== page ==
WASHINGTON — Two U.S. Space Force missions on Falcon Heavy rockets that had been scheduled for 2021 have slipped into next year. There is now a third U.S. national security launch that will be added to the Falcon Heavy’s crowded 2022 manifest.

USSF-67, a classified national security mission to geostationary Earth orbit awarded to SpaceX last year under a $332 million contract, is “on track for mid-to-late 2022 launch,” a U.S. Space Systems Command spokesman confirmed Oct. 30. The mission will fly on a Falcon Heavy rocket with an expendable center core, although SpaceX will be able to recover the two side boosters.

The addition of a third national security mission for Falcon Heavy will make for quite a scheduling challenge for SpaceX’s three-core rocket that also is projected to launch in 2022 a Viasat-3 commercial broadband satellite with an Astranis communications satellite as a secondary payload, as well as NASA’s Psyche planetary science mission.

The Space Force missions USSF-44 and USSF-52 both were scheduled to fly in 2021 but have been delayed by payload readiness and range scheduling issues. No target launch dates have been announced yet although the Space Force said they would happen in 2022. Falcon Heavy rockets lift off from NASA’s Kennedy Space Center.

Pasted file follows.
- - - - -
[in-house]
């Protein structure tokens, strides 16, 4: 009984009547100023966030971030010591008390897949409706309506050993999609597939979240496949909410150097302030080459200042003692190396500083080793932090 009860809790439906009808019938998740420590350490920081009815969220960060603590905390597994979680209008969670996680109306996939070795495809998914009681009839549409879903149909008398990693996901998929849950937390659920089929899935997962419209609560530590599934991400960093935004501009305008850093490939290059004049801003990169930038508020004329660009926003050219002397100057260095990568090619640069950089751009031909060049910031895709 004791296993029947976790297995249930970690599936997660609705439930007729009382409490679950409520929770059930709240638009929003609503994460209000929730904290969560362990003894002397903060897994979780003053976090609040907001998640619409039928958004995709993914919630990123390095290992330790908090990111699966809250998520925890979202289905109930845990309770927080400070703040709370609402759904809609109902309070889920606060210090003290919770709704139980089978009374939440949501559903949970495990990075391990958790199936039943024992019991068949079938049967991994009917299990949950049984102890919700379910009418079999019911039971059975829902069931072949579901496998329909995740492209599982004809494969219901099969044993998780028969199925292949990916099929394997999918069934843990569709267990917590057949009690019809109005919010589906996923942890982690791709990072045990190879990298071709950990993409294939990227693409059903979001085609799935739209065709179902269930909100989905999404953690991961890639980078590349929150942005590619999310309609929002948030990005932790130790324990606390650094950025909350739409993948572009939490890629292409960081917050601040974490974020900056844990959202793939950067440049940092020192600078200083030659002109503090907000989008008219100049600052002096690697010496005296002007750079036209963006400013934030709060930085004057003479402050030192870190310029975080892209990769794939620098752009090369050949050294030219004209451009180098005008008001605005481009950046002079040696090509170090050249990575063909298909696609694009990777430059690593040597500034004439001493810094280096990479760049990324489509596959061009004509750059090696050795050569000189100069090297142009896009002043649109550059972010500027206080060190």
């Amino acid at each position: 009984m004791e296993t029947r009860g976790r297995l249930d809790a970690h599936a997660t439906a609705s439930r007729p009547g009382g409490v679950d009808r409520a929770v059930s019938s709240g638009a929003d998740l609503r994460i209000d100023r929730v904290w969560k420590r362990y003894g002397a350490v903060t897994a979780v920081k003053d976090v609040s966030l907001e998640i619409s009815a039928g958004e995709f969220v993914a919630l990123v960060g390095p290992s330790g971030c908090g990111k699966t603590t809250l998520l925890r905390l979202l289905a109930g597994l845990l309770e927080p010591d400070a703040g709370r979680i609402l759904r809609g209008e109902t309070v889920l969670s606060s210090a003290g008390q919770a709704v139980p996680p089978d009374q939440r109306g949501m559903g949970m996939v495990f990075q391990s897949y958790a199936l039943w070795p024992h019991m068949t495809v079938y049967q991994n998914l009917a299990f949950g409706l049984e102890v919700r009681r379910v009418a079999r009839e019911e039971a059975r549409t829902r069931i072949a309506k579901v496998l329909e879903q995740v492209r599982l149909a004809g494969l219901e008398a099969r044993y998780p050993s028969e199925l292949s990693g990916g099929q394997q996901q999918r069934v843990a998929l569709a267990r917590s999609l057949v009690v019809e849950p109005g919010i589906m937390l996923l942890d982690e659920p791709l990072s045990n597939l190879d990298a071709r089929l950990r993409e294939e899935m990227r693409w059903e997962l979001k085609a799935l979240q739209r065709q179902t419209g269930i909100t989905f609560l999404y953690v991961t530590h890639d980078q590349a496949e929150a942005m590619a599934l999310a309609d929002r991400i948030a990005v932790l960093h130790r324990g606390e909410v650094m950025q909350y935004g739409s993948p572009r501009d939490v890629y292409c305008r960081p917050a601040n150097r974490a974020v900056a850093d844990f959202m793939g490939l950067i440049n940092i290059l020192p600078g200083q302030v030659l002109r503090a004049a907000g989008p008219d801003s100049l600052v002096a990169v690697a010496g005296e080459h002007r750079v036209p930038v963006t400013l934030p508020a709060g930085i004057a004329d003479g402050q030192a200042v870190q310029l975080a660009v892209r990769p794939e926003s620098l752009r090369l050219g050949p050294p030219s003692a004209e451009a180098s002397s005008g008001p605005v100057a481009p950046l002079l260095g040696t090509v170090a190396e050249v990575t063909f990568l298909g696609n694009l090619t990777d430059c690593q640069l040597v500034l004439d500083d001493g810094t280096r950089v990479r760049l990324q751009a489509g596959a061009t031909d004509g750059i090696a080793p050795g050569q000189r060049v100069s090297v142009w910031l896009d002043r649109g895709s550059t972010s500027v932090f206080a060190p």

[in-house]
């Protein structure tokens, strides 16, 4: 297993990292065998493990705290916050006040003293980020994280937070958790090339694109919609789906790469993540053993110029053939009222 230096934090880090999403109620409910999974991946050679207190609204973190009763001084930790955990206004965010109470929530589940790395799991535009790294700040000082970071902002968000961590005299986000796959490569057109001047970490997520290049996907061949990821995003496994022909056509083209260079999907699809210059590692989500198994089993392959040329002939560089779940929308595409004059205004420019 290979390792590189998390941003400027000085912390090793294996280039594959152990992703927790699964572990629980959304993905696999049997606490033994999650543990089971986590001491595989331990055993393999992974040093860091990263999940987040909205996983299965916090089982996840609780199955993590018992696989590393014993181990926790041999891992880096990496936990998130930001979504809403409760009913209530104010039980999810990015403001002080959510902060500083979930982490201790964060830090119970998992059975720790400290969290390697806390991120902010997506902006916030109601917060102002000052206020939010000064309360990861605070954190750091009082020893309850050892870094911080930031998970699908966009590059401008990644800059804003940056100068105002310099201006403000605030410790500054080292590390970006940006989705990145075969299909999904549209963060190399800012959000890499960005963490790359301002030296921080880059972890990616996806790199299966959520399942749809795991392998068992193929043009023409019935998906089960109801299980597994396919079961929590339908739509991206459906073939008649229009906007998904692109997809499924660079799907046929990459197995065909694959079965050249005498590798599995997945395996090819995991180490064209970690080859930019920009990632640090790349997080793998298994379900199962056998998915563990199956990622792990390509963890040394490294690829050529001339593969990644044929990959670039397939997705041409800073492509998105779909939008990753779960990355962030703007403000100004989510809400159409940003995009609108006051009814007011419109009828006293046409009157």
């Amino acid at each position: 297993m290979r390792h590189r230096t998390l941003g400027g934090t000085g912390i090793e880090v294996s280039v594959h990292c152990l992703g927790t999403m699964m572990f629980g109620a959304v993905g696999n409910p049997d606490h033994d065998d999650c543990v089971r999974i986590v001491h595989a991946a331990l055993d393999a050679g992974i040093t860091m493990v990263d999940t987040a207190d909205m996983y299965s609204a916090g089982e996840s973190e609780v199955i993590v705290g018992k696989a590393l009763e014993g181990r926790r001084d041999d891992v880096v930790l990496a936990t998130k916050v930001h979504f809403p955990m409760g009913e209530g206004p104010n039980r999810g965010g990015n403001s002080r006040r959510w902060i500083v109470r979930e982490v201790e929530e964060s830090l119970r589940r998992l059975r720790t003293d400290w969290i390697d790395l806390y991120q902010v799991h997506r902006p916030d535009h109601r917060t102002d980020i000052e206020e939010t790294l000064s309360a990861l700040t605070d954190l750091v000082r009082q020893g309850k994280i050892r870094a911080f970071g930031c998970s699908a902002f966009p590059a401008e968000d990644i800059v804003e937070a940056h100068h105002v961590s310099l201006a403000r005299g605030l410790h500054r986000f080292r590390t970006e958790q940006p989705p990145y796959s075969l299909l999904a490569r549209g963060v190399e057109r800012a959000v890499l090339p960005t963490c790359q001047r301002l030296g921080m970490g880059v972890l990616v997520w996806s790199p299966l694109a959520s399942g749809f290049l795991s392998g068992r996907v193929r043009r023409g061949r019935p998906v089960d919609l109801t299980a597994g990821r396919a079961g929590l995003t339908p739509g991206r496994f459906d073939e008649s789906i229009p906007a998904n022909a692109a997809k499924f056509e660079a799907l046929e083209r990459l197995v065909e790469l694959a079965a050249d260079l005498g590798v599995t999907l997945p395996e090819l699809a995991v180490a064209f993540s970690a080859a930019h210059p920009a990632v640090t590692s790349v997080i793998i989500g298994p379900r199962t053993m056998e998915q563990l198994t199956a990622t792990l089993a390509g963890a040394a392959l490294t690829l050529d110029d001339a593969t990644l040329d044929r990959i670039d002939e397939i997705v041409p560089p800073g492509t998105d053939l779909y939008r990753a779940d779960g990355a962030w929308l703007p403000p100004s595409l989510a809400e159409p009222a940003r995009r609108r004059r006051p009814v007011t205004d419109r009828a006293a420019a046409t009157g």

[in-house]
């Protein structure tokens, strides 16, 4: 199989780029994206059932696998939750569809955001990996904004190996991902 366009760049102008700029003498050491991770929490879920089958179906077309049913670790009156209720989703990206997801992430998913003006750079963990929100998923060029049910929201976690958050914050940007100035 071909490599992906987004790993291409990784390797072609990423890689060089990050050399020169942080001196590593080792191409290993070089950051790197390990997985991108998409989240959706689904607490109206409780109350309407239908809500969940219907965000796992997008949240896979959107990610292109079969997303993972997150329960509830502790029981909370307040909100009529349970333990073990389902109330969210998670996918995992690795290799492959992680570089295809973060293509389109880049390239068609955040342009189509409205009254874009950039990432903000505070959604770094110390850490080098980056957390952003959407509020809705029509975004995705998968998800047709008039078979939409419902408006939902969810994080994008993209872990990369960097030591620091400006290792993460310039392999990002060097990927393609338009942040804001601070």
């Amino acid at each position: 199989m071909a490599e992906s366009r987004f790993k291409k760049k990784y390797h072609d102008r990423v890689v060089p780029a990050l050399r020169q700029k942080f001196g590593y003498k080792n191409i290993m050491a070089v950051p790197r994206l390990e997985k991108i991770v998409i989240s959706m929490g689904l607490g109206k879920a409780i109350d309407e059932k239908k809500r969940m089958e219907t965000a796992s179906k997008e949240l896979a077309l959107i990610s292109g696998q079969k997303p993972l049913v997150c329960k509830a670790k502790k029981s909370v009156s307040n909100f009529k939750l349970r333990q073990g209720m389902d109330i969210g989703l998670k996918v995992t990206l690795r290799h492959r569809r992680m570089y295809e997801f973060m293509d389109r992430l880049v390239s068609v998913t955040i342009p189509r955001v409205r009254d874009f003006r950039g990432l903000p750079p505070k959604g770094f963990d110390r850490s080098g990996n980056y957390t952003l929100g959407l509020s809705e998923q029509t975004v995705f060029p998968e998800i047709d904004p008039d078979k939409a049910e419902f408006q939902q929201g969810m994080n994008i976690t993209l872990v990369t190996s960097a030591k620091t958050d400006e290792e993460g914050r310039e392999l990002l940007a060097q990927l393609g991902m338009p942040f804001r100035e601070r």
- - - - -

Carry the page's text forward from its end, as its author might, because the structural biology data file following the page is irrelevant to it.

USSF-44 would be Falcon Heavy’s first national security direct-inject mission to geostationary orbit and SpaceX’s first mission to attempt a double droneship landing. The only known payload to fly on USSF-44 is the TETRA-1 small satellite made by Millennium Space Systems.

The Space Force has not disclosed payloads for USSF-52 or USSF-67. 

Whenever Falcon Heavy flies next will mark the vehicle’s first launch since June 2019 when the rocket carried two dozen small satellites on a demonstration mission for the U.S. Air Force called STP-2. Prior to STP-2, Falcon Heavy launched the Arabsat-6A communications satellite in April 2019 and Elon Musk’s Tesla Roadster in February 2018.

Sandra Erwin writes about military space programs, policy, technology and the industry that supports this sector. She has covered the military, the Pentagon, Congress and the defense industry for nearly two decades as editor of NDIA’s National Defense...